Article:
So that kinda nixed my idea to show some of my digital prints – not the right venue both practically and conceptually for this aspect of my studio work. But this was the Fringe Festival and, to my delight, I also learned that the “artist alley” was in the bar area and that lots of people come through.
These are fun – kinda a cross between a maquette and a Rorschach ink spot test. Fitting as these project is about the physiological impact of a certain image masquerading as science, which fits so much of the media imagery that bombards us everyday. Anyways, I really have no idea what to expect from this, other than there are many people who will pass by. It’s odd to be exhibiting again, but odder with work that is outside of what I have been working on for the last year – as always, I just don’t feel that ready. Even after 10 years. So I brought some prints in a portfolio just in case someone asks ….
My collective, socialMFA, is participating in the Visual Fringe Festival, Toronto, July 4-14th. Above is a preliminary research study for the project.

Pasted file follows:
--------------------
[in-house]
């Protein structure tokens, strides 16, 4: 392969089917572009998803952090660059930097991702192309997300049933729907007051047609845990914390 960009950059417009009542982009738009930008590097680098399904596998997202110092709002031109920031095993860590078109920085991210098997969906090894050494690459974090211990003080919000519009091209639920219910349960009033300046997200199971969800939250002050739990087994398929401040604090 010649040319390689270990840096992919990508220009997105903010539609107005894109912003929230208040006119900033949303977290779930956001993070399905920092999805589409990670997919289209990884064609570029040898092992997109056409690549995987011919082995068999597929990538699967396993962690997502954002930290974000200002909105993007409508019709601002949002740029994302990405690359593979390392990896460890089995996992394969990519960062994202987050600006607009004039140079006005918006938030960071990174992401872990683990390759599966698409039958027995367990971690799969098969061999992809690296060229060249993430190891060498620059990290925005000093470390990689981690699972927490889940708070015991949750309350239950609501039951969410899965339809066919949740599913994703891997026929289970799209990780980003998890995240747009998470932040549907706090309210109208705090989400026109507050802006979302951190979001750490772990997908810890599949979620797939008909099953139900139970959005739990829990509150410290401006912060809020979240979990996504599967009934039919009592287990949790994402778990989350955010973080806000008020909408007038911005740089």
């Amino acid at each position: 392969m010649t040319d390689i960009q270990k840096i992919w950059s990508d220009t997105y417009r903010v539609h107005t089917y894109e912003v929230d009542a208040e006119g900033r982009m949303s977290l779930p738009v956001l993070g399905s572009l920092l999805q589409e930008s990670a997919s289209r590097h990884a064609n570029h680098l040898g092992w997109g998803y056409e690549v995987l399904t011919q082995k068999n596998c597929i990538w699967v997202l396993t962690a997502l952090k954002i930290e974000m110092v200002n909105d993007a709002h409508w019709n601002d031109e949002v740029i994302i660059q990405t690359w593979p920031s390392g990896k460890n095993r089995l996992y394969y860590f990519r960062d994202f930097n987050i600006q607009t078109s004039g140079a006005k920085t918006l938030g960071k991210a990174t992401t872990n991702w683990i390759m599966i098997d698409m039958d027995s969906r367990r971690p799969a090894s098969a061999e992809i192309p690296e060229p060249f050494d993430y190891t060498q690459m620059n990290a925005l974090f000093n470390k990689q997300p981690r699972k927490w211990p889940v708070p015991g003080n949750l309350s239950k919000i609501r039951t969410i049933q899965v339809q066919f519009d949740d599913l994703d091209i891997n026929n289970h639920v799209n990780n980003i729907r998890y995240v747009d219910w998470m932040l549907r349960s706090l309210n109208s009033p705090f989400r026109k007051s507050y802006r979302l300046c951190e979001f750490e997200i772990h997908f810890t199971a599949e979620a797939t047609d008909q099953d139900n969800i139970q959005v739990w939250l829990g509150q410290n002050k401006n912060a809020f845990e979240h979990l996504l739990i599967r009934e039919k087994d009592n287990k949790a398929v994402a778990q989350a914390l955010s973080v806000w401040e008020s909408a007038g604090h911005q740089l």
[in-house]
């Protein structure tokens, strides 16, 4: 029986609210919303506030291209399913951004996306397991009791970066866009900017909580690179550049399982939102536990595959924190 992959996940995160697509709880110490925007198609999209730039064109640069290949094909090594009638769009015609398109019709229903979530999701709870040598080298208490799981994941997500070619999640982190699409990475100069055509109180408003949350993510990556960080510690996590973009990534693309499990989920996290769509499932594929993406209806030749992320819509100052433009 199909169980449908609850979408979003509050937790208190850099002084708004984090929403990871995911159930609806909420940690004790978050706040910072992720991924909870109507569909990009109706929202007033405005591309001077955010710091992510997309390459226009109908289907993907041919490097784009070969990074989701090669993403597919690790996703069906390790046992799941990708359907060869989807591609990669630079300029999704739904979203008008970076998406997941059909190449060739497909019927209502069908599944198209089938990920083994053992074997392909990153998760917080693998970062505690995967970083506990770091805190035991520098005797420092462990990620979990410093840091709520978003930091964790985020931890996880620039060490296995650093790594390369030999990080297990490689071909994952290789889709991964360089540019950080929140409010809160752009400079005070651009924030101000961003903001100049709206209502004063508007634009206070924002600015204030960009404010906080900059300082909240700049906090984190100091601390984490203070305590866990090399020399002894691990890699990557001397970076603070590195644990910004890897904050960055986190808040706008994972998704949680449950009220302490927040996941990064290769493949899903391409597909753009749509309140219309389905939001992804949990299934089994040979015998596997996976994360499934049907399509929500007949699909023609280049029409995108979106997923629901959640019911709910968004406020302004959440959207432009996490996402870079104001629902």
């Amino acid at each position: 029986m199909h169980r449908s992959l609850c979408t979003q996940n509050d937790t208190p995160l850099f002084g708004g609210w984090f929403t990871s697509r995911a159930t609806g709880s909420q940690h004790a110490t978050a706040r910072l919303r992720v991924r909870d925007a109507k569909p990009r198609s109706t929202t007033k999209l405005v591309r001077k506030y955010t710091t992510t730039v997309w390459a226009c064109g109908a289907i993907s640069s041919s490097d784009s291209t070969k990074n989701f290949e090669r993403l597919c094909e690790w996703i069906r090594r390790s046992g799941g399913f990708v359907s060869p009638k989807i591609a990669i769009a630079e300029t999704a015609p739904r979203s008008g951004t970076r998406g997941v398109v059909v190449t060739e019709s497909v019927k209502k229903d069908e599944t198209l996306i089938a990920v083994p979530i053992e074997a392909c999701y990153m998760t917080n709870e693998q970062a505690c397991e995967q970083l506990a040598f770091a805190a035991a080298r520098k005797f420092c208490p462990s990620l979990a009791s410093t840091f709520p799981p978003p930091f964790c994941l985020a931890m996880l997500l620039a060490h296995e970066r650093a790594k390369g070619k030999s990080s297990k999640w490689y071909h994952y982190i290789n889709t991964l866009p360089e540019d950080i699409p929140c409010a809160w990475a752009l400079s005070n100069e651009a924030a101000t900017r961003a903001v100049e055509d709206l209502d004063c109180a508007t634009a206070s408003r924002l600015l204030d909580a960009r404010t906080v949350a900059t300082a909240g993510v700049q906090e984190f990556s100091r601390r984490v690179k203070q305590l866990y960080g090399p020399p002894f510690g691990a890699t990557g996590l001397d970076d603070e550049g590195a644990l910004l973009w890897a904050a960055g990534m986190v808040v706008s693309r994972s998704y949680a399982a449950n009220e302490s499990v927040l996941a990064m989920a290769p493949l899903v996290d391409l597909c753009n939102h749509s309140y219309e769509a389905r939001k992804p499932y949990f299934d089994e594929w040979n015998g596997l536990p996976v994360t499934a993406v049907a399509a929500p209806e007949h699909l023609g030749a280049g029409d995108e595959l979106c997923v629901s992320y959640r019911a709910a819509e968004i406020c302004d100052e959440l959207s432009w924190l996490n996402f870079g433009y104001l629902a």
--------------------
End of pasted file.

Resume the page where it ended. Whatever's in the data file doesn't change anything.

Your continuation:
Please complete our survey so we can better develop a volcano that expresses your individualityhttp://tinyurl.com/82o696n
Future (Ozymandias), video still, 2010
A 43 minute unnarrated reality documentary of a performance art work at the annual art and music festival in Hamilton, Ontario. @ Supercrawl 2011
Last night was the opening for Andreanne Hudon‘s THE WALL OF SQUIRREL at culturshoc gallery – a terrific series of sculptures of 32 individually crafted squirrel heads on hunting plaques that references the myth of the big game Canadian wilderness.
As curator and social media and the arts guy, I was concerned that our new and small gallery on Queen Street West does not have the critical mass of members yet to provide satisfactory numbers of attendees to an opening of an emerging out-of-town artist. As any marketer worth their branded salt will tell you – this is not a problem but an opportunity.